Several companies in the top ten succeeded by applying a balanced approach to value creation. For example, Chipotle Mexican Grill returned an average annual TSR of 50.7%, driven by a contribution from sales growth (22 percentage points) combined with a boost from an expansion in the company’s valuation multiple (27 percentage points). Similarly, Dillard’s, a department-store chain that finished fifth, generated an average annual TSR that was nearly as high as Chipotle’s—48.9%—despite a contribution of just 1 percentage point from sales growth. The bulk of Dillard’s value creation came from increases in margin (13 percentage points) and valuation multiples (14 percentage points), and a change in net shares outstanding (12 percentage points). 

What Separates Winners from Losers

As was true for the 27 sectors in the overall analysis, the TSR performance for the eight subsegments within the retail sector varied widely. (See Exhibit 2.) While the aggregate median TSR for retail was 21%, five of the eight subsegments posted a higher median return. The highest performers were companies in subsegments that have inherent barriers to online competition, or “defensible moats.”

For example, DIY chains and dollar stores had the highest median TSR (30%), and both subsegments have natural defenses to e-commerce: DIY retailers sell large, bulky items that are costly to ship, while, at the other end of the spectrum, dollar stores offer low-priced items that often sell for less than the cost of shipping. Similarly, restaurants (29%) and pharmacies (27%) also finished above the median TSR for the retail sector as a whole; both require a service element that is difficult to replicate online.

Notably, in most subsegments, the worst performers fell below the median for retail as a whole while the best performers exceeded the median. In other words, though the subsegment of retail occupied by any given company is certainly important, the business decisions that the retailer makes about how and where to compete matter even more.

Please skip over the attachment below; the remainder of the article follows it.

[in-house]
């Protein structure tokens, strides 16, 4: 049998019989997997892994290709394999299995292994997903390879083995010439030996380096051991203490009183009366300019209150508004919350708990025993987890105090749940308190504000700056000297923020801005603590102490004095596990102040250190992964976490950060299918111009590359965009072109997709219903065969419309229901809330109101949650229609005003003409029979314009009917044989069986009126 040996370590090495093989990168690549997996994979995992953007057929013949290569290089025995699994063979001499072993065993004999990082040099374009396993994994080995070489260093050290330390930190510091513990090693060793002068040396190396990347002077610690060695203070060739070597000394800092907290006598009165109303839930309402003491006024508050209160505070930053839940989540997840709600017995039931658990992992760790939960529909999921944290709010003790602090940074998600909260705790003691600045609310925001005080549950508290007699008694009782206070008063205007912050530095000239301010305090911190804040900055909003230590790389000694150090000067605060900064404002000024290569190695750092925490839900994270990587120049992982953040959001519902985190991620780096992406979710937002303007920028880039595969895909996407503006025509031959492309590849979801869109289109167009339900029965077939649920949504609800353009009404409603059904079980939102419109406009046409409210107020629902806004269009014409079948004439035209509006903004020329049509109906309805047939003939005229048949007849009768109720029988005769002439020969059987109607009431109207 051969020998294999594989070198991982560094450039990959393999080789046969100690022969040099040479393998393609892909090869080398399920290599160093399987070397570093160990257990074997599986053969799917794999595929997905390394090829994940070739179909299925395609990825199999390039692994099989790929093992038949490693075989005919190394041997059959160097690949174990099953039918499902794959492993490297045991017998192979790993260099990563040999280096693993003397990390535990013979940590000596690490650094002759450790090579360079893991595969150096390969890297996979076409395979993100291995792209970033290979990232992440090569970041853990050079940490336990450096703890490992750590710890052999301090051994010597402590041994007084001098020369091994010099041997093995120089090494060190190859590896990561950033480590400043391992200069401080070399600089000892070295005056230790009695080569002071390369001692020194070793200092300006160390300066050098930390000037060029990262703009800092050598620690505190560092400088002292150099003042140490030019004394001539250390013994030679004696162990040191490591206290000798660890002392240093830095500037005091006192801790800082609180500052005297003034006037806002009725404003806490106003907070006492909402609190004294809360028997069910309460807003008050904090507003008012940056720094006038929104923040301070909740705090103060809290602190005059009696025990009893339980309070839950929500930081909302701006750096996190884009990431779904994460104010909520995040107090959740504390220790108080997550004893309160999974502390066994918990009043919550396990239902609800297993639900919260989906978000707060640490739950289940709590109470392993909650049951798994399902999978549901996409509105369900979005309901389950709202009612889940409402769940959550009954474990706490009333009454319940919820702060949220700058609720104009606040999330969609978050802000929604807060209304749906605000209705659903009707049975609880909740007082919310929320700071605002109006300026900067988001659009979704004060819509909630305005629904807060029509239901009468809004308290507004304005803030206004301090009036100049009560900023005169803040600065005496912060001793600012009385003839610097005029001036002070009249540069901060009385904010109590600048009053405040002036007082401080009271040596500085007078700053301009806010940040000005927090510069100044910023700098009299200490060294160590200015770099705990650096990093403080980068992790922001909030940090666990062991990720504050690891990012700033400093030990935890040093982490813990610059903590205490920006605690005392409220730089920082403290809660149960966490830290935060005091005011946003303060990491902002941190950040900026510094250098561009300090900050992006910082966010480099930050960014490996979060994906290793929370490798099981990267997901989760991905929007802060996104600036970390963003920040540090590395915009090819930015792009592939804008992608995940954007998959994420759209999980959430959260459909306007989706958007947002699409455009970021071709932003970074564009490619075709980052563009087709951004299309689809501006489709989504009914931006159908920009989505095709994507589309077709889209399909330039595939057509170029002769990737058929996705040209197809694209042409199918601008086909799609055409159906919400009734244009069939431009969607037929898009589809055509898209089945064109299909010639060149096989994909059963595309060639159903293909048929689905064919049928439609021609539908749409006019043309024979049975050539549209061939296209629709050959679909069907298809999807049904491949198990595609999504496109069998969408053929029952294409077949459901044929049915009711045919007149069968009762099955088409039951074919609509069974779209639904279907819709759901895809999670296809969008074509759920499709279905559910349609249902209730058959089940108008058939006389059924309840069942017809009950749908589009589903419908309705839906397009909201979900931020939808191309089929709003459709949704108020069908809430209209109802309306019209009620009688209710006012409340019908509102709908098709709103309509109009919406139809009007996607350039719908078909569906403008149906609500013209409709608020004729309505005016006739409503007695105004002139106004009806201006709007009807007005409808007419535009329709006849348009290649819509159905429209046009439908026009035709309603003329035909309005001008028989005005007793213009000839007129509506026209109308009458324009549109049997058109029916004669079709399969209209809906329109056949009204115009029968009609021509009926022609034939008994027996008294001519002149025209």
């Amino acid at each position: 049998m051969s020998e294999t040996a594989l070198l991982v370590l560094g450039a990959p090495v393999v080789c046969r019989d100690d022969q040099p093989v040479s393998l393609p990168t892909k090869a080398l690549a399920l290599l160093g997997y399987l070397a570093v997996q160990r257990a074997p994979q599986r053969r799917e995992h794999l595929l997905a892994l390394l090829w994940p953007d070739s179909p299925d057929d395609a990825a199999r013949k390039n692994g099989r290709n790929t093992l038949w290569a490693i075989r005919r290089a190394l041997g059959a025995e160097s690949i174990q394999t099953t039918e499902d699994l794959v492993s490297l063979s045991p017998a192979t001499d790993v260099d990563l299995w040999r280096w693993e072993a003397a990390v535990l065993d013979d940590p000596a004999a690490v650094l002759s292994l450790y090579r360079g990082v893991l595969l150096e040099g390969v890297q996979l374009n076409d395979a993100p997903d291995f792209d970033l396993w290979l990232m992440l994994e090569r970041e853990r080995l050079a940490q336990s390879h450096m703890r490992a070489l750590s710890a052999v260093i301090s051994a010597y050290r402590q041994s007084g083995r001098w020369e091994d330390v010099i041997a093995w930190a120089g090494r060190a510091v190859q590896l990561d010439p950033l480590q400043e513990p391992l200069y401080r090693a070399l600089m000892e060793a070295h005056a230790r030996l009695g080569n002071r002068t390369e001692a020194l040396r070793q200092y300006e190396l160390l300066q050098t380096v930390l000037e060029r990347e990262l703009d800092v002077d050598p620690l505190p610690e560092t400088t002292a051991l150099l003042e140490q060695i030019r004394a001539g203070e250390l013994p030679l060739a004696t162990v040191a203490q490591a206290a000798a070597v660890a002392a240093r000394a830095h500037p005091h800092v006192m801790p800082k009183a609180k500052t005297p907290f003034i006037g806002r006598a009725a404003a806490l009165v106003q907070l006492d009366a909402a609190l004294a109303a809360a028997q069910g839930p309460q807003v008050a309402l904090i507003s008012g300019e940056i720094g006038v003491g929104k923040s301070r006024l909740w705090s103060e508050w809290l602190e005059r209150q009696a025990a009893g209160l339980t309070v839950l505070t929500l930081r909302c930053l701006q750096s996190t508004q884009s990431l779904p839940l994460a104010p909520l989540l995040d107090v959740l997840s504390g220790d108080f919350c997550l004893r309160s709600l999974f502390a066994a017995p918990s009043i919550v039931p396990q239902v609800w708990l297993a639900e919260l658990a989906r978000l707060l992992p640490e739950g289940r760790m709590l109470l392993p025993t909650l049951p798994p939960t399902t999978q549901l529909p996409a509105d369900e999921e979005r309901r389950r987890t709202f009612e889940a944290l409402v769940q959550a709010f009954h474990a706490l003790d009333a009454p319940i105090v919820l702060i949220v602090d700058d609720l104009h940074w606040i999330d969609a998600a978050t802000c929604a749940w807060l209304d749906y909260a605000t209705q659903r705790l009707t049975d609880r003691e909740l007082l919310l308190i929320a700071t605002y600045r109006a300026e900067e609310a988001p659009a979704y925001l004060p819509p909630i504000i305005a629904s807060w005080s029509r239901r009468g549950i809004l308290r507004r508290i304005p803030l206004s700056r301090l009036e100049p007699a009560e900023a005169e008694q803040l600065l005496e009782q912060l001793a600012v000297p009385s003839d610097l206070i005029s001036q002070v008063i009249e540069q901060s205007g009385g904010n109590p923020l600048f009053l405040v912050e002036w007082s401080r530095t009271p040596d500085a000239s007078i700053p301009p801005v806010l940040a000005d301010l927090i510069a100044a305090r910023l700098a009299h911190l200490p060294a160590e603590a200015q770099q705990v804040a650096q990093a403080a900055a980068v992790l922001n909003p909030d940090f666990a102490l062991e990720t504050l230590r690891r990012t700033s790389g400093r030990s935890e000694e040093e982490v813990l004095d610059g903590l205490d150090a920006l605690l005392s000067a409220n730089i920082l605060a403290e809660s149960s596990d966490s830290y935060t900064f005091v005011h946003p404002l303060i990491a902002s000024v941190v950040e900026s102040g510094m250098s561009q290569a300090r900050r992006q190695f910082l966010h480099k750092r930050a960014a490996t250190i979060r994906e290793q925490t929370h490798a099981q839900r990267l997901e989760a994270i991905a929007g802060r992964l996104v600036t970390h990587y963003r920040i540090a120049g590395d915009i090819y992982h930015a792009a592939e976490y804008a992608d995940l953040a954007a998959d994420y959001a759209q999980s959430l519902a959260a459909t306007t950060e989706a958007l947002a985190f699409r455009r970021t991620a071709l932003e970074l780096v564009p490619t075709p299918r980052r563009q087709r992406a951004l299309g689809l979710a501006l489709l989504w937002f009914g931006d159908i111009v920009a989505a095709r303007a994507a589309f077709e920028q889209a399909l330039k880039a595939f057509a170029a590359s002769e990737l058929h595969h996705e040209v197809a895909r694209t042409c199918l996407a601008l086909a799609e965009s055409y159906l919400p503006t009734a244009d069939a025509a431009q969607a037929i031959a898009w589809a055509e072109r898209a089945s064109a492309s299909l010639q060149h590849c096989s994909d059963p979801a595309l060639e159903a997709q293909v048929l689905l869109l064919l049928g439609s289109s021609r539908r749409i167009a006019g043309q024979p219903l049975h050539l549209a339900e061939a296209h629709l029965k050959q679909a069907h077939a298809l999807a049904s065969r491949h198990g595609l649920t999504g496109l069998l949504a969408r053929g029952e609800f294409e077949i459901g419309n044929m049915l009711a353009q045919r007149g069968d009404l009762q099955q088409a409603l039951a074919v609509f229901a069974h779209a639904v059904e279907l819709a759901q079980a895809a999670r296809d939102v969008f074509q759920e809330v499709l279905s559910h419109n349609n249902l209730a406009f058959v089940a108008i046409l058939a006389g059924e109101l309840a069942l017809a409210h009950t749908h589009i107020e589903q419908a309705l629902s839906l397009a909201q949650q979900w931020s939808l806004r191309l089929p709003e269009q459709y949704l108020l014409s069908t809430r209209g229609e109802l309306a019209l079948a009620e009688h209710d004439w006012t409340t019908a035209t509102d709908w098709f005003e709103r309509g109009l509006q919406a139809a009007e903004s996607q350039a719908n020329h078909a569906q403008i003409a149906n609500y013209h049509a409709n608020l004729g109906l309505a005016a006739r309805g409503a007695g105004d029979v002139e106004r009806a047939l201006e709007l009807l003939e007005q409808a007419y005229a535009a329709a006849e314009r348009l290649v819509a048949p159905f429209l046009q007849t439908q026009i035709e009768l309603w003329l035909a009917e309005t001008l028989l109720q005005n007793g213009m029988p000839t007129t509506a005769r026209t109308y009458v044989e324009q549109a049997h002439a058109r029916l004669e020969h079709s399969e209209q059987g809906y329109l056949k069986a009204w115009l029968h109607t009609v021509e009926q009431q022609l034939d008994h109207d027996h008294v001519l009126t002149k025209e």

For example, consider the grocery store subsegment, which, historically, has been a difficult business with thin margins. Of the 99 companies that we analyzed in the retail sector, 16 are grocery stores, and this year—as in most years—several finished near the bottom. Nevertheless, some finished in the top third, including Whole Foods Market (a US company that ranked twenty-second), ICA Gruppen (Swedish, twenty-eighth), and Kroger (US, thirtieth). Each of these three companies made very deliberate choices about how to compete and how to create value for their shareholders.

Whole Foods Market has a clear, differentiated concept—high-quality fresh products complemented by a strong prepared-foods offering—and great retail execution. Store managers have significant latitude in building community relationships and sourcing goods from local suppliers, which gives stores a strong foothold in their local markets. ICA Gruppen, by contrast, continues to reshape its portfolio through strategic M&A and divestitures. In 2013, the holding company that owned part of ICA acquired the remaining shares from majority-owned Ahold and formed ICA Gruppen. During 2014, ICA Gruppen sold off its Norwegian business, divested several smaller companies in the group, and bought a large pharmacy in Sweden.

Kroger continues to grow through multiple avenues. Its sales of organic and natural products—including private-label brands for value-conscious shoppers—generate $11 billion a year, and the company is on track to become the top seller of such goods in the country within two years. Kroger has also invested to improve prices and service, delivering a better overall value to consumers. As a result, the company has posted same-store sales growth ahead of a slew of rivals.

The performance of these grocery stores offers lessons for all retail companies. Strategy and execution are paramount. By determining the right approach to meet the needs of customers—and to differentiate themselves from the competition—even companies in challenging subsegments can deliver superlative TSR.